Many campgrounds in popular areas are sold out for the rest of the season. To get a spot at some of them means you needed to have made reservations months and months ahead of time.

Such challenged bring a lot of frustration.

A lot of new campers who came to the RV Lifestyle last year are going to toss in the towel.

#4 Reason we'll see more Used RVs for Sale: Camping isn't what many hoped it would be

Camping can be a lot of work. It can challenge the best of relationships, having to coexist in a small space.

Today's RVs don't drive themselves. There are nasty chores like emptying the black tank that needs to be done. The Internet isn't always as reliable as it is at home. You need to practice water management. Not run hairdryers, microwaves and toasters at the same time.

Some may call it “Glamping” but a lot of new RV buyers are not as thrilled by it as they thought they'd be.

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7 Reasons Why There Will Soon Be a Glut of Used RVs for Sale 3
RVs in driveways…

#5 Reason we'll see more Used RVs for Sale: New buyers don't see them using it as much as they thought

Looking out at the camper sitting in the backyard is a daily reminder of how much it cost and how little they are using it. If it's in storage, as many are because of HOA restrictions, the monthly bill is an irritant.

Enough, already.

A lot of those new buyers are about ready to slap a For Sale Sign on it.

#6 Reason why there will be more Used RVs for Sale: To get maximum value, they need to sell fast

reason to buy a rv
RVs for Sale

There may be a rude awakening for those putting their Used RVs for Sale

The early sellers will probably do well, getting top dollar for their used RVs.

But once more and more Used RVs for Sale start showing up, those deals for over the asking price are quickly going to be a thing of the past.

We received an interesting call from one of our RV Podcast listeners that we shared in Episode 351. His name is George and he was a former Sales Manager for an RV Dealer. Basically, George said these new buyers were so anxious to get a new RV that they signed whatever paper was put in front of them.

They bought expensive add-ons like extended warranties and got little or no discount when they originally purchased.

Here's some of what he said:

These people are so buried in debt. They're going to be so upside down. They're not going to be able to get out of them. They didn't realize that RV depreciated 20% the moment they hit the curb. So if you bought $100,000 one, it's not worth $80,000 People are getting buried. Within the next three to four years is a lot of these people are not going to be able to sell these things to get out of them.”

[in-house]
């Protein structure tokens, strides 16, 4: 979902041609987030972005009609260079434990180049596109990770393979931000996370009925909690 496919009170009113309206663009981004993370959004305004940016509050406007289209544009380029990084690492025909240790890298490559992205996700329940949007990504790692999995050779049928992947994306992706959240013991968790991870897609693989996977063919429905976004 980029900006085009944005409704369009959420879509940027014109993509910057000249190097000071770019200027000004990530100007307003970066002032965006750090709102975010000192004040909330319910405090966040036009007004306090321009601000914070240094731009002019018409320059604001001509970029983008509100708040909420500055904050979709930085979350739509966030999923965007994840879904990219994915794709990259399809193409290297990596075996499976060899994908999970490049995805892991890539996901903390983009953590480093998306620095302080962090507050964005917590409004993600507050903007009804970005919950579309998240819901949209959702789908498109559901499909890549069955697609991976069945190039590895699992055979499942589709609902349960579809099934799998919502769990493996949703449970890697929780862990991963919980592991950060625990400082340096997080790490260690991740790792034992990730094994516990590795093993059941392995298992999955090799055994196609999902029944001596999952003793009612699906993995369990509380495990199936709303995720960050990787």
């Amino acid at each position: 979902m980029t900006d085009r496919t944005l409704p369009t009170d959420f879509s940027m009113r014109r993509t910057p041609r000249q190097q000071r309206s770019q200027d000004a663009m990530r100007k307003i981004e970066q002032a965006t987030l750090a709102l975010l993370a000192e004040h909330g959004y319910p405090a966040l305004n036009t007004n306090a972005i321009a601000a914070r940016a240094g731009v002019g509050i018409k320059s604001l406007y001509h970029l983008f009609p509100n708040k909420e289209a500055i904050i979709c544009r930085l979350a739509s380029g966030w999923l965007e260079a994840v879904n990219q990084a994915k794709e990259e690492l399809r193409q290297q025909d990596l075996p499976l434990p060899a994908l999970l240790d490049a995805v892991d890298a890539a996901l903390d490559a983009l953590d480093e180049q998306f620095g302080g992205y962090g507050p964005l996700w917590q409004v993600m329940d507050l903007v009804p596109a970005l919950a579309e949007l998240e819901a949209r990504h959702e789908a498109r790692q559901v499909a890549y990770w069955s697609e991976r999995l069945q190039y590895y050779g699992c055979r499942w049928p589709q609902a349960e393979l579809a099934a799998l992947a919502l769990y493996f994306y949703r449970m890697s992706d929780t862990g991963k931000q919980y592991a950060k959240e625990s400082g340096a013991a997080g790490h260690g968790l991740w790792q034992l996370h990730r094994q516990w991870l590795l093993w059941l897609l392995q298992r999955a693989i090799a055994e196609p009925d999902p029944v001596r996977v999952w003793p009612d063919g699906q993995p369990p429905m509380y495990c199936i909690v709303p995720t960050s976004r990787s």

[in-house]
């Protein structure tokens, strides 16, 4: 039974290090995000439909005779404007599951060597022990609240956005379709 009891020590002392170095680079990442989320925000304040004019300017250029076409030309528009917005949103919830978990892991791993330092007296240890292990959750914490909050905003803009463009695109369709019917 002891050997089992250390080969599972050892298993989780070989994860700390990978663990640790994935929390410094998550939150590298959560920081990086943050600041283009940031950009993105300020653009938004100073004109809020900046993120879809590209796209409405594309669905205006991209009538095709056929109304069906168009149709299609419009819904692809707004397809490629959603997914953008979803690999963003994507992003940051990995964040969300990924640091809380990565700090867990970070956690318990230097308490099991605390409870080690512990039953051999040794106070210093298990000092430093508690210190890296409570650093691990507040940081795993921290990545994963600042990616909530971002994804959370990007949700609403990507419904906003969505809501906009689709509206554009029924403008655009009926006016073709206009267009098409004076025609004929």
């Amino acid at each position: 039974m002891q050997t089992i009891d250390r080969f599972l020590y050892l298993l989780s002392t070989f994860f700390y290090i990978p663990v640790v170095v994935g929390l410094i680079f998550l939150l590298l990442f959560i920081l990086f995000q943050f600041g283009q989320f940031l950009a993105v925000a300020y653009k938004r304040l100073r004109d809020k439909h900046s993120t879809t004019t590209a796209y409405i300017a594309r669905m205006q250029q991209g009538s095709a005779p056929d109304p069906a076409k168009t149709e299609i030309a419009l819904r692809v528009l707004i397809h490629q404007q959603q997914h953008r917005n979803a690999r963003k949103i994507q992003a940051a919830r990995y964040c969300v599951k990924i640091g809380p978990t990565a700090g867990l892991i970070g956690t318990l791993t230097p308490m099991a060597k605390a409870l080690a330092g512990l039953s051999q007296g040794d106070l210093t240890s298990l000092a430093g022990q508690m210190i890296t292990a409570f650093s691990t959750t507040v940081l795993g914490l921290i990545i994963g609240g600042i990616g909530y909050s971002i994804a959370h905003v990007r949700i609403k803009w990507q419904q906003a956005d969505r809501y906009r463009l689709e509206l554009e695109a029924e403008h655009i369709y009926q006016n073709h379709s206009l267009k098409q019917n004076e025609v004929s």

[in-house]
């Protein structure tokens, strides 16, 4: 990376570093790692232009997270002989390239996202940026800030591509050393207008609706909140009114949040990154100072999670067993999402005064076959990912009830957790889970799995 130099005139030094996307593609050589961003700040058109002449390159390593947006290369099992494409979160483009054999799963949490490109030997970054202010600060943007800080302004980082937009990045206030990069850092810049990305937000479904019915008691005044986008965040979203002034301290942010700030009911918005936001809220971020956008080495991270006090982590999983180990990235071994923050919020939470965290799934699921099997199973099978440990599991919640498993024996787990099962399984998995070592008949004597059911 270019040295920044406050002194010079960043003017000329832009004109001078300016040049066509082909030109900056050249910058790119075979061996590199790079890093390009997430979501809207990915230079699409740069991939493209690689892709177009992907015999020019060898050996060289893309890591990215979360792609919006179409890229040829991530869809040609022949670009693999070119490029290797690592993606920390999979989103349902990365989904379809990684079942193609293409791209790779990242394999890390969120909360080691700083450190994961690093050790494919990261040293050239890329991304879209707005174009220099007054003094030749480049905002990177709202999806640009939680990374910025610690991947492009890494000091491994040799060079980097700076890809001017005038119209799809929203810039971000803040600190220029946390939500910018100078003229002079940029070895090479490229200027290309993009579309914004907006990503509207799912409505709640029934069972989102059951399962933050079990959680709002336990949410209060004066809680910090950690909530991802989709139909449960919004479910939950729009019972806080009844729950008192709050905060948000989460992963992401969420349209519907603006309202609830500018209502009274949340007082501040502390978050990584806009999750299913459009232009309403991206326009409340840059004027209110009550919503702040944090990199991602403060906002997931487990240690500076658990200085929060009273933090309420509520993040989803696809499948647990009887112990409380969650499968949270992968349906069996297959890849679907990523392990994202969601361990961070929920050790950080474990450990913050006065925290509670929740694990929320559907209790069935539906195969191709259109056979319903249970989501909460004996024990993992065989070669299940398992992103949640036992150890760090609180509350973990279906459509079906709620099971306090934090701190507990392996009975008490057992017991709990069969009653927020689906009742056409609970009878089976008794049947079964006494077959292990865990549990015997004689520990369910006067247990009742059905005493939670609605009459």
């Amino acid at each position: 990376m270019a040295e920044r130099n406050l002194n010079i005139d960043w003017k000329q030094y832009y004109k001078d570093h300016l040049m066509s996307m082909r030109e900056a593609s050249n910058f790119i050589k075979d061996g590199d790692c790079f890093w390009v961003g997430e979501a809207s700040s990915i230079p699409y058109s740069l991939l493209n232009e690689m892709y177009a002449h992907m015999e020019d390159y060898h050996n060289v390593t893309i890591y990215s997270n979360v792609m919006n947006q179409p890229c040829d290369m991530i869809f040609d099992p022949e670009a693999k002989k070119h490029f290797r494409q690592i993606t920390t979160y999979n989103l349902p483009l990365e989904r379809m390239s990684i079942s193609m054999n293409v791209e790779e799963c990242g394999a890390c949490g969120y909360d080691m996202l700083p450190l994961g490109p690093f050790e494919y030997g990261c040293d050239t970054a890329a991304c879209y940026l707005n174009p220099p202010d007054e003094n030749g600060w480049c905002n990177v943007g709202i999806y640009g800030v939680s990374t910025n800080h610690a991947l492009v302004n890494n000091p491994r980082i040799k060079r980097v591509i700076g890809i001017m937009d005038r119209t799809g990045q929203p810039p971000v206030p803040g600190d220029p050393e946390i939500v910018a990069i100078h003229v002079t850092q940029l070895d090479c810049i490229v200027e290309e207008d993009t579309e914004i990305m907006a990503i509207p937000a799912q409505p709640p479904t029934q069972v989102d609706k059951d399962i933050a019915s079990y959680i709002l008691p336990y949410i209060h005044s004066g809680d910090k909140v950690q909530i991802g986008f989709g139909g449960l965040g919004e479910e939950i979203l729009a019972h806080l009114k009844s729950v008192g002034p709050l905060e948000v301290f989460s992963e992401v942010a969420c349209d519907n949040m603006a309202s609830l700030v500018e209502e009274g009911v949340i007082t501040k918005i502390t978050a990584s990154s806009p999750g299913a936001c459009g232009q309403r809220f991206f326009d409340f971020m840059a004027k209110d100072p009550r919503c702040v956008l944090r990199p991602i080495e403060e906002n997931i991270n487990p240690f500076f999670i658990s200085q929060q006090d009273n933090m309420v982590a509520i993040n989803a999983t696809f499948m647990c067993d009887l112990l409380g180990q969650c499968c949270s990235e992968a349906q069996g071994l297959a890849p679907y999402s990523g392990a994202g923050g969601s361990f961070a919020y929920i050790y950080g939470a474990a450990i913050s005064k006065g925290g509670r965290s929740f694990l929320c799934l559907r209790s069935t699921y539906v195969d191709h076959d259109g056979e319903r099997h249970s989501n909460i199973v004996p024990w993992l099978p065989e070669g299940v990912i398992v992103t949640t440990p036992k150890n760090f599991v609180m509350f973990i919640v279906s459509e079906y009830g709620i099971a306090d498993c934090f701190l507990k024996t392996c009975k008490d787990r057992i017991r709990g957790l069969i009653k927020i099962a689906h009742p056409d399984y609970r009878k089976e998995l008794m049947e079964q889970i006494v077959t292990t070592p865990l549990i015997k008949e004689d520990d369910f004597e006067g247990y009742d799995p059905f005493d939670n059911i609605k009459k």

George, former RV sales manager

A lot of those early buyers may have hastily bought in the first place. But they are not stupid. To get the most back when they put their used RVs for sale, they know will also need to sell fast.

That's why I think that starting this fall, the used RV market will have lots of inventory.

#7 Reason why there will be more Used RVs for Sale: New RV inventories will be built up

The parts shortage will ease. RV manufacturers will slowly catch up. The delivery time for new orders will decrease.

Eventually, starting maybe next spring, we'll see more reasonable built times and the better availability of new inventory.

So those who really want an RV will be more willing to wait and decide that instead of a used RV, they'll again buy new.

So those who do want to sell their used RVs will face some competition. They will want to sell before the order-to-delivery time for new RVs becomes more reasonable.

What does this mean? It means there will soon be a Glut of Used RVs for Sale

That means some good buys will be out there.

What do you think? Please use the comments below! And listen (and now watch) some of the most recent podcasts where we also talk about this situation.

In the meantime, maybe you need to think a little more about boondocking!

7 Reasons Why There Will Soon Be a Glut of Used RVs for Sale 4

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Mike Wendland

Mike Wendland is a veteran journalist who, with his wife, Jennifer, travels North America in a small motorhome, blogging about the people, places, joys and adventure of RV life on the road at RVLifestyle.com. He and Jennifer also host the weekly RV Podcast and do twice-weekly videos on the YouTube RV Lifestyle Channel. They have written 10 books on RV travel.

15 Comments

  • I enjoy your newsletters. In regards to the “glut of RV’s coming”. I totally agree, and in addition to your 7 points, i also think people do not realize the cost of gas when pulling or driving an RV. A now with gas prices going higher and higher, will also add to people selling.

    Keep the great topics coming!
    Gail

    • Good Morning, Gail…from Bend, Oregon